I Am 50 Years Old and I Am Enough
I recall watching an interview with Michelle Obama. She spoke about a hiking excursion in which one of the participants was unhappy about their hiking experience. This participant watched the differences in the various styles of the other hikers. For instance, some moved quickly but took multiple breaks, yet others moved slow and methodically and didn't break at all.
She was comparing herself to others
There were those who seemed to appreciate the scenery and those who seemed oblivious to it. The hiker thought, how was she to hike? Was what and how she was managing her hike right or wrong? She couldn't enjoy her experience because she was busy comparing hers to everyone else's instead of finding her own way to enjoy her hike. She didn't realize that she was enough to create her own great experience.
Celebrating each stage of life
I thought about a friend of mine who, upon her 30th birthday, was feeling less than celebratory. She felt like she'd not accomplished in her life the things she 'should' have. She felt that she was not where she 'should' be, and that she was 'behind' where other 30-year-olds were at that age. As a result, she couldn't appreciate the brand new year she'd been given where, for example, she could continue to be with her children and watch them grow or even that they still had their mother - no matter 'where' she was in life. She was unable to recognize that she had a new year to still strive towards reaching her goals or even set new ones. Her focus on all those other circumstances didn't allow her to celebrate something many haven't had the opportunity to see - a 30th birthday. What my friend failed to understand was that she was enough despite where or what she thought she 'should' be or have.
Comparison is the thief of joy
The hiker that Mrs. Obama spoke about missed what could have been an awesome new activity by comparing her technique to others instead of focusing on making the adventure her own. My friend lost what should have been (in my opinion) the chance to revel in a happy, special time for herself, family, and friends because her focus was on what wasn't. Unfortunately, due to the act of comparing, neither realized they were enough. Perhaps it's my recollection of the words of Theodore Roosevelt, "Comparison is the thief of joy," that helps me to value me and my life solely according to my terms. Hence, enabling me to know that I'm enough.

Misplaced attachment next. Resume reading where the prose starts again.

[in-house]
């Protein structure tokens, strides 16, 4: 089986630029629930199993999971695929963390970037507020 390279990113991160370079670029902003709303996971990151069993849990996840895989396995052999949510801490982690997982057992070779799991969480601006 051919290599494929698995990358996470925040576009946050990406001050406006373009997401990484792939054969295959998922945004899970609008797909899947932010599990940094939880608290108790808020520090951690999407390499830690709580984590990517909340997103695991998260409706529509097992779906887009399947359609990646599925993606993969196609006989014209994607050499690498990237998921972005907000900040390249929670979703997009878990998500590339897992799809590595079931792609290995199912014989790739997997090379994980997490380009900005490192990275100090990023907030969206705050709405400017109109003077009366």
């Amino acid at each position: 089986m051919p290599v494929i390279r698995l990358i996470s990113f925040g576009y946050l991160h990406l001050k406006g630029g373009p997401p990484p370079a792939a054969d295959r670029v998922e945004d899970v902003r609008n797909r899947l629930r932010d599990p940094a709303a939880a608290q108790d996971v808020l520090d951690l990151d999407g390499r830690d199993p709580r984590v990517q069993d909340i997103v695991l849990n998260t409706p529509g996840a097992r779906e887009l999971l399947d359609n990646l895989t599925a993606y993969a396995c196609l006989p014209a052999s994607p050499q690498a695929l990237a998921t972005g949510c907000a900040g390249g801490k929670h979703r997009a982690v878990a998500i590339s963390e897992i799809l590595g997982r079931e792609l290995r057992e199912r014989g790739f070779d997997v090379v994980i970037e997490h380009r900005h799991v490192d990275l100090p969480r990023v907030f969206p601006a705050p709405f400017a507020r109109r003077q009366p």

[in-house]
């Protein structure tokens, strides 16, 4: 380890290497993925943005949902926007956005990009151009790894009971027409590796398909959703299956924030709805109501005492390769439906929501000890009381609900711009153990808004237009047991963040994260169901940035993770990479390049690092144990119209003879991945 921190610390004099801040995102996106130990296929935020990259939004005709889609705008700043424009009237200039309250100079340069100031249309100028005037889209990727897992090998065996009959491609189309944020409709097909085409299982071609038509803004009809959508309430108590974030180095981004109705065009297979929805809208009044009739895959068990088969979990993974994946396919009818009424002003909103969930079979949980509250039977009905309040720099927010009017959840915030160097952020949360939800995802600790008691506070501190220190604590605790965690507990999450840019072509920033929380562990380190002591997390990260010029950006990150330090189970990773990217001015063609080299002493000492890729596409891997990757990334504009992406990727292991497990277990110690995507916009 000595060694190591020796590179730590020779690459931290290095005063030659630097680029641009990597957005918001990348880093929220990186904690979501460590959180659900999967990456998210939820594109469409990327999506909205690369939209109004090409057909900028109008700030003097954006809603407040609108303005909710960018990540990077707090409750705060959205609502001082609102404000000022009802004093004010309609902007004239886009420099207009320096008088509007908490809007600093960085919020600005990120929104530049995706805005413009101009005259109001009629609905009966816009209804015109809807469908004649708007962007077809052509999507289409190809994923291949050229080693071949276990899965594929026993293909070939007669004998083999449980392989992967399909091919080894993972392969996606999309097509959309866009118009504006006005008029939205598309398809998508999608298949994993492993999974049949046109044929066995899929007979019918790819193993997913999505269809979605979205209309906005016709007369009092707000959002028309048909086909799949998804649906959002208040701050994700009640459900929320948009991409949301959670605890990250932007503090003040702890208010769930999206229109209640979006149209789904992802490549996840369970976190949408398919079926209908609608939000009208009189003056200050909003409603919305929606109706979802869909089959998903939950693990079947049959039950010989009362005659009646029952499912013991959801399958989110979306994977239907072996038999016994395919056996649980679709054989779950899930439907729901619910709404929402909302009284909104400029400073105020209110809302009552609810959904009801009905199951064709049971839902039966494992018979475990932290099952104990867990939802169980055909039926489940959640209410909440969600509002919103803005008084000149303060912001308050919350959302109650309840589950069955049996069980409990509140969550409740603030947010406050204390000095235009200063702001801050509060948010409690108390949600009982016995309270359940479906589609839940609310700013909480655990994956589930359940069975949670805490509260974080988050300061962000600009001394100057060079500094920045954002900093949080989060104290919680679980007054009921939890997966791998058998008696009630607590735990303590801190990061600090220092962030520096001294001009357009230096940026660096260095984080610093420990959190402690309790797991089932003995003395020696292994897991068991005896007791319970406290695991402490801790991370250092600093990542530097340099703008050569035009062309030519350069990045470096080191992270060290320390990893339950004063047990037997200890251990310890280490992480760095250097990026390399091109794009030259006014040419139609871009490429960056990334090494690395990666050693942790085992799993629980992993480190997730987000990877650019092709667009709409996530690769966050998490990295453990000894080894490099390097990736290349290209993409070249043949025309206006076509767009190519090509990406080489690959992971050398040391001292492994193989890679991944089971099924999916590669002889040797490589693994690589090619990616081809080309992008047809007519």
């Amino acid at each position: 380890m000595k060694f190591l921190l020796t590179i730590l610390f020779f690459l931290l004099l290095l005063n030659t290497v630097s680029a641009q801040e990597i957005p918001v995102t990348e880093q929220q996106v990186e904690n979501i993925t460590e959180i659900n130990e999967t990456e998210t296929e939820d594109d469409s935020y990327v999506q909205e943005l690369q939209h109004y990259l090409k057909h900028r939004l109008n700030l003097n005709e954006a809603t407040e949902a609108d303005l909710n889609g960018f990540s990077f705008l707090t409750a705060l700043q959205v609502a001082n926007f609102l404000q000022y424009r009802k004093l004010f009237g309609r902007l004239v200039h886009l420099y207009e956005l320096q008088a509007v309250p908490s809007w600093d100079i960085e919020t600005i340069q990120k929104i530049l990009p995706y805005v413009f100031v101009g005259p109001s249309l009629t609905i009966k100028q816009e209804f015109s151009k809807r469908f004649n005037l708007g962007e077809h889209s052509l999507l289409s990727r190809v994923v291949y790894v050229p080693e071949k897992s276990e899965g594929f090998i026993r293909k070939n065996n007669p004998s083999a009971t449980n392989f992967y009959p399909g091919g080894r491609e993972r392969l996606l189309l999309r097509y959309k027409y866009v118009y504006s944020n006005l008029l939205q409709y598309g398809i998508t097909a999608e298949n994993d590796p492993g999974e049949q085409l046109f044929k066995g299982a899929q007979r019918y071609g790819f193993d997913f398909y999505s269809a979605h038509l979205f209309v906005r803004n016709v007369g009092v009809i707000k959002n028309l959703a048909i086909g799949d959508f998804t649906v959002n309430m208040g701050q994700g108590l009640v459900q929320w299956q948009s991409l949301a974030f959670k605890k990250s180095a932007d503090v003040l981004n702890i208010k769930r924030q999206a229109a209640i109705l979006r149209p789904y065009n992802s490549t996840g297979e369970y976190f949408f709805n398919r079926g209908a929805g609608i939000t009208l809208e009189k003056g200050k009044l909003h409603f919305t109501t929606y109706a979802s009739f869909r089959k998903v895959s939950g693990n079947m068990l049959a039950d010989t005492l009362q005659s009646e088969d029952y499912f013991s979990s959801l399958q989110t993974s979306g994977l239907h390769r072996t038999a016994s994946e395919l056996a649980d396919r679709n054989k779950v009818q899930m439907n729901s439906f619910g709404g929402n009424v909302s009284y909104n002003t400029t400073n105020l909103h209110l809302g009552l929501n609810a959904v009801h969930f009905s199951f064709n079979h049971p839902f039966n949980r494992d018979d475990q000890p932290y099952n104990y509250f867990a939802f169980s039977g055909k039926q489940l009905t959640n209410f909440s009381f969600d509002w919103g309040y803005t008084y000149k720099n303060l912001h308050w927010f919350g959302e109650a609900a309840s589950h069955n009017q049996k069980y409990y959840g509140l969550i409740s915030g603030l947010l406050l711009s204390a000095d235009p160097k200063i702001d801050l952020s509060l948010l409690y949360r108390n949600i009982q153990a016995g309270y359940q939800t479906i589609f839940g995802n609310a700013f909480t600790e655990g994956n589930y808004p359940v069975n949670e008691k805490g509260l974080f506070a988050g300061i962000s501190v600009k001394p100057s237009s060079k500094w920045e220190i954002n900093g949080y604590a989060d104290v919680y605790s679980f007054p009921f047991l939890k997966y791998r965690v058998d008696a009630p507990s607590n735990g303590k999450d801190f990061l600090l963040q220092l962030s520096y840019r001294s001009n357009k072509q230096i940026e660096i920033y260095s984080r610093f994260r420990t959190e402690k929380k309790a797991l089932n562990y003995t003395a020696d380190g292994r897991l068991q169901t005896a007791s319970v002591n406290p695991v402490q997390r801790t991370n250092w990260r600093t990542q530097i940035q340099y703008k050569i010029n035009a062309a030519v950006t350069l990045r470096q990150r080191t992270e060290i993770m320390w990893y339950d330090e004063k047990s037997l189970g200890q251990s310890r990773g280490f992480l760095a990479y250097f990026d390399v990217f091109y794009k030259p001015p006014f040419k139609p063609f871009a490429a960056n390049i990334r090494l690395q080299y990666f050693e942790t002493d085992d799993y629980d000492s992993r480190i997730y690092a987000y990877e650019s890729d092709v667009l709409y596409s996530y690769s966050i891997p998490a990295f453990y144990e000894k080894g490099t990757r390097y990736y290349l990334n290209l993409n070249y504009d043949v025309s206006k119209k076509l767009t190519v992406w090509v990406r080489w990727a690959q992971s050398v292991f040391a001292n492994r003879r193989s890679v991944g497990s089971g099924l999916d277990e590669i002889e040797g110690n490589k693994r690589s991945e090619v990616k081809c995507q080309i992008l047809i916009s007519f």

I face many challenges due to MS
Ten plus years ago, I was diagnosed with multiple sclerosis. I'm human, so I undoubtedly have thought about things I haven't done, things I wanted or would like to do. I face challenges that others my age or even my senior do not. My ability to pick-up-and-go like the days of old have expired due, primarily, to the loss of independence stemming from symptoms which have robbed me of much of my fine and gross motor skills.
I know that I am enough
I'm cognizant that many with MS can still function quite well while there are plenty who cannot. It can be attributed to the stage they are in, if they're able to or choose not to take symptom management medications or DMD's, or there may be other factors. However, remember that MS is referred to as the snowflake disease for a reason - it can affect each person so differently. The bottom line is that MS is a difficult disease and incomparable, so my focal point must rest on a healthy emotional wellbeing, which cannot include beating myself up for what it is, what it isn't, what I have and what I can't do. It works...I am able to respect my life as it is and know that I am enough.
Celebrating my 50th birthday
I am proud and grateful that I just turned FIFTY years old, and I wholeheartedly celebrate that gift! I feel empowered! After half of a century and despite various adversaries along my 5-decade trajectory, I am here and quite excited to complete my century. MS and other happenstances may cause hindrances though I am determined to keep on keeping on until I can't - and without the weight of comparisons of what I do, how or if I do it, and so on. Maya Angelou motivates me; "You alone are enough. You have nothing to prove to anybody."
It's my golden year and with or without MS, anything, or anyone else, I am indeed enough. Happy birthday to me!
How often do you use assistive devices to help manage your MS?